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February 25, 2016

Former N.J. Assemblyman ordered to return $268K in wages

Court: Orange Mayor Dwayne Warren illegally appointed Willis Edwards III after City Council rejection

Courts Fines
022516_WillisEdwardsOrange Source/

Former New Jersey Assemblyman Willis Edwards III.

Former New Jersey Assemblyman Willis Edwards III, who previously served the city of Orange as deputy business administrator and Mayor's chief of staff, has been ordered to return $268,000 in wages after an Essex County judge ruled that he obtained his positions illegally.

Last week, Judge Christine Farrington ruled that when Orange Mayor Dwayne Warren hired Edwards for a series of positions between 2012 and 2014, he did so without authority because the Orange City Council failed to approve his initial appointment as business administrator, according to Despite that decision by City Council, Warren ended up hiring Edwards as deputy business administrator and later promoted him to chief of staff to the mayor in 2014.

Edwards' defense argued that he should be able to keep his wages because he legitimately served the city of Orange, as far as he knew, within the boundaries of the law. If anyone should be held responsible, the defense argued, it should have been Mayor Warren for making the illegal appointment. Edwards served as Warren's campaign manager when he was elected in 2012 and remained on the city's payroll as chief of staff before his presence was met with legal challenges.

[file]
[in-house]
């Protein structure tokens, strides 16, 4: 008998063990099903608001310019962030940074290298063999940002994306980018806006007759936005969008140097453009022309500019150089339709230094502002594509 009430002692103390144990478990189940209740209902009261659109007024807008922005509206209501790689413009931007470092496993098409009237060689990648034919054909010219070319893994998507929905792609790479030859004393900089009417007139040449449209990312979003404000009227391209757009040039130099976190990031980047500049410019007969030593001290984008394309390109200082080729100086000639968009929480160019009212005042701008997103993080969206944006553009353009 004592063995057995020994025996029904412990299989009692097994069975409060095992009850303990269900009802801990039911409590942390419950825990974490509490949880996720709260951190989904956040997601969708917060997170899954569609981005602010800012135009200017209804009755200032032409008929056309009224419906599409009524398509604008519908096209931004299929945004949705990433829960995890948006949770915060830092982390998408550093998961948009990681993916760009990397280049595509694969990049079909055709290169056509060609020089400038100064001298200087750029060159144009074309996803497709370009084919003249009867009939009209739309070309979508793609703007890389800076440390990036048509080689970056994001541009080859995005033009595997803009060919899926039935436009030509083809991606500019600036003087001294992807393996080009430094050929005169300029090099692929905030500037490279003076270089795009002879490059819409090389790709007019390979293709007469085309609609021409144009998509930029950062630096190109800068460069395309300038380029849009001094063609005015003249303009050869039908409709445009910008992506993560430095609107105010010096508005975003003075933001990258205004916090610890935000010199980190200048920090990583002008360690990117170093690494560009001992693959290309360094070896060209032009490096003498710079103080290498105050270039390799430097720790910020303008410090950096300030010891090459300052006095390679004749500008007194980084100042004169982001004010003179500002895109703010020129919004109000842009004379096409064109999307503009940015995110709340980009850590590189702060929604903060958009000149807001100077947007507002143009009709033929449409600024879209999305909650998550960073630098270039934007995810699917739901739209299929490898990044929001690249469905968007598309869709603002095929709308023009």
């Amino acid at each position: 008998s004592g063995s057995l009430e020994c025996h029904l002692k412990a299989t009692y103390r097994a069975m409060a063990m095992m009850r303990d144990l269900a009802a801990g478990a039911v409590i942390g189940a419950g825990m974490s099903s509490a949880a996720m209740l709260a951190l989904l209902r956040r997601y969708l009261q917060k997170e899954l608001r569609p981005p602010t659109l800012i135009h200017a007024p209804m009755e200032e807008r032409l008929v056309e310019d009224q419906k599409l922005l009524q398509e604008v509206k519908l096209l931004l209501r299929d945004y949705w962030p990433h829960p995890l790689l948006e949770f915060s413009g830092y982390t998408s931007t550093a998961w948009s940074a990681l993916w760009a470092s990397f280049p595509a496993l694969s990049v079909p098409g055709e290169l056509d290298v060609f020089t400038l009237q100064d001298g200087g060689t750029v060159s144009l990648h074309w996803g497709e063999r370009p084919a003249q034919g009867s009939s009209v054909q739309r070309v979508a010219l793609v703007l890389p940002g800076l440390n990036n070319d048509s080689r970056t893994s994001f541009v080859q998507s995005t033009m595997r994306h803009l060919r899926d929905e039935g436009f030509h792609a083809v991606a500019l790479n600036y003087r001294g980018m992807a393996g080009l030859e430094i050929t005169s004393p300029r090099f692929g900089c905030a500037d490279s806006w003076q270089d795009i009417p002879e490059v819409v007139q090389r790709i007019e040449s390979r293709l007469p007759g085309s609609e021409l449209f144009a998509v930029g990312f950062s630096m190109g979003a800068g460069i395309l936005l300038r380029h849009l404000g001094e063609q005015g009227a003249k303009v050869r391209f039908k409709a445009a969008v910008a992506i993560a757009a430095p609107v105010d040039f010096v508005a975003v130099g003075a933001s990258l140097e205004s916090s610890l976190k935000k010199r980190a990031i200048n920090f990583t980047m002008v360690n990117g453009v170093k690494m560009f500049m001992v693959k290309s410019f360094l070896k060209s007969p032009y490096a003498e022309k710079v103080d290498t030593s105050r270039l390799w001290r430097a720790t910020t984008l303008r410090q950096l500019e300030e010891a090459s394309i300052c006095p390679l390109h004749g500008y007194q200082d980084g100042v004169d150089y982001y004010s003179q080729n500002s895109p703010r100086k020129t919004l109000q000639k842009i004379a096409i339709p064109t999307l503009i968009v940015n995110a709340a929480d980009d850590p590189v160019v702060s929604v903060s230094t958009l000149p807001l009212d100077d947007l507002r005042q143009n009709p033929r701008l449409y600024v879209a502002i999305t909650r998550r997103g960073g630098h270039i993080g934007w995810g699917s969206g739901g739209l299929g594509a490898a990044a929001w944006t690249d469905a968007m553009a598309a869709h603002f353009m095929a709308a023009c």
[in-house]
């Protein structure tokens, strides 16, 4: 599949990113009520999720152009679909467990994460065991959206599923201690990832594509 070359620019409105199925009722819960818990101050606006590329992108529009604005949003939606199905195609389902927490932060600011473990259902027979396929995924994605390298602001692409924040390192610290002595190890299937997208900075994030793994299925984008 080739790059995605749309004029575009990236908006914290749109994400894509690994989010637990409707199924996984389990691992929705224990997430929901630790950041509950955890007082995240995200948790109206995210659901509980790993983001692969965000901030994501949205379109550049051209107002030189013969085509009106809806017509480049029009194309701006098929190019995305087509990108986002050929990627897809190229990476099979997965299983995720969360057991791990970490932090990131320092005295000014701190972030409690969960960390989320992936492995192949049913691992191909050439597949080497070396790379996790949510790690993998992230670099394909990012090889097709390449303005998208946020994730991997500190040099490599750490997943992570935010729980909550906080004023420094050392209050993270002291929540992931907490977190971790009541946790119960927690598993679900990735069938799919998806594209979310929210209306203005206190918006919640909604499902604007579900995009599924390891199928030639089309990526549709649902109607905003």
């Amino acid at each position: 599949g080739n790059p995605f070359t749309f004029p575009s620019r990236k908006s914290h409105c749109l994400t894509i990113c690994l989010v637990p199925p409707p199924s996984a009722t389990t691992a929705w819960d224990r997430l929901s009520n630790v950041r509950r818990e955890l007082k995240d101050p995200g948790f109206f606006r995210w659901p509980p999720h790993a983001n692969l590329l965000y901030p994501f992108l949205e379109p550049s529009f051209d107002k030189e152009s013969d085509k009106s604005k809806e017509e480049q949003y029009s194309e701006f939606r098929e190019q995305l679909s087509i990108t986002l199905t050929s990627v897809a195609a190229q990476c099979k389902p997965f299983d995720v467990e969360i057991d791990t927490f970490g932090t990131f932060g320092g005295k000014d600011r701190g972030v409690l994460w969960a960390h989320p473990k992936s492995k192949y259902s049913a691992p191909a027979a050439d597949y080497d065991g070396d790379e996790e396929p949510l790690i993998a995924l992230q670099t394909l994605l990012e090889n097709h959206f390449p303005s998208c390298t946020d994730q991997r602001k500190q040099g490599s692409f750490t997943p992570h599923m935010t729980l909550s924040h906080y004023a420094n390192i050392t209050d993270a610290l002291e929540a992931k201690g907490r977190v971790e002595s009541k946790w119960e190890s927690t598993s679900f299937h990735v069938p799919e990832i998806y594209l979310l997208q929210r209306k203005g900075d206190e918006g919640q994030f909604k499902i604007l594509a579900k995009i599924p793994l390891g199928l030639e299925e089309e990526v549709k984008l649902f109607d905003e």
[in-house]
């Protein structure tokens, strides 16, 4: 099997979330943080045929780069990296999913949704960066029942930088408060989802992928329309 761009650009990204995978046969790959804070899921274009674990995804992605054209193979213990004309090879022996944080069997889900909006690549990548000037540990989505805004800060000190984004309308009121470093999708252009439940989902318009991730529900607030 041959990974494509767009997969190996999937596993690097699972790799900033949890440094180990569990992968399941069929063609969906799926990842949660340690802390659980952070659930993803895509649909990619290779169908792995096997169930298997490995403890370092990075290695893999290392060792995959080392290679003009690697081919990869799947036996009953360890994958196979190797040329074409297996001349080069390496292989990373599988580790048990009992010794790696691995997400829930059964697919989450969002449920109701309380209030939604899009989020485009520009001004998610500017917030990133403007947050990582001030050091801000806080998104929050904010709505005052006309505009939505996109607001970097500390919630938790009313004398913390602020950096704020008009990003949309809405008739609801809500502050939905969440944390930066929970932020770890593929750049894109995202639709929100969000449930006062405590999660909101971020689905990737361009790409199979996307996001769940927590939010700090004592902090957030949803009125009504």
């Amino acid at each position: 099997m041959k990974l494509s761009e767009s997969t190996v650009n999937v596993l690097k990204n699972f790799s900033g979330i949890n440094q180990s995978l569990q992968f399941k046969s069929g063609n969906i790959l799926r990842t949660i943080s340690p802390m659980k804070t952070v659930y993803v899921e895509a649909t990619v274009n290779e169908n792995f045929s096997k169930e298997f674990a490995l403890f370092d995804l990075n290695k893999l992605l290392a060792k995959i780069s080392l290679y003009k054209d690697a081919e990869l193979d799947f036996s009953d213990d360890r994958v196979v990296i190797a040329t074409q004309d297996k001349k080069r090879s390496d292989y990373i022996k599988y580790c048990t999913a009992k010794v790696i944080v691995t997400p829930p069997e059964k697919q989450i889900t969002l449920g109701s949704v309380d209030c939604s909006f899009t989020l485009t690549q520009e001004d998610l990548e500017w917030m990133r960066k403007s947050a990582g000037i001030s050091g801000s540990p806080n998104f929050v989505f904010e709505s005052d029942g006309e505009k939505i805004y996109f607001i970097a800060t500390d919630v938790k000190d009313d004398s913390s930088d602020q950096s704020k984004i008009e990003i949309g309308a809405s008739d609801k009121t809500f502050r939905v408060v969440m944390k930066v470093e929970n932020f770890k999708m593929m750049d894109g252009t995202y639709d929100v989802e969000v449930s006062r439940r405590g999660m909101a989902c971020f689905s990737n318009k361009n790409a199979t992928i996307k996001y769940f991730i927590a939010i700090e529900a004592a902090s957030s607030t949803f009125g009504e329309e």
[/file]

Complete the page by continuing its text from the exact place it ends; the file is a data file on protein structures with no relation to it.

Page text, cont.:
As a result of the ruling, Edwards must repay only the wages he earned from his position as deputy business administrator. City Council argued in a 2013 complaint that the position gave him the same power and responsibility he was denied after his nomination. According to the complaint, Mayor Warren intentionally sought to circumvent the law, and Edwards was later ordered to vacate the post.

Warren, who is up for re-election in May, continues to defend the legality of Edwards' appointments and says the former Assemblyman, who served the 34th District from 2001-2003, has a strong record of service to the citizens of Orange. He added that Edwards plans to appeal the decision.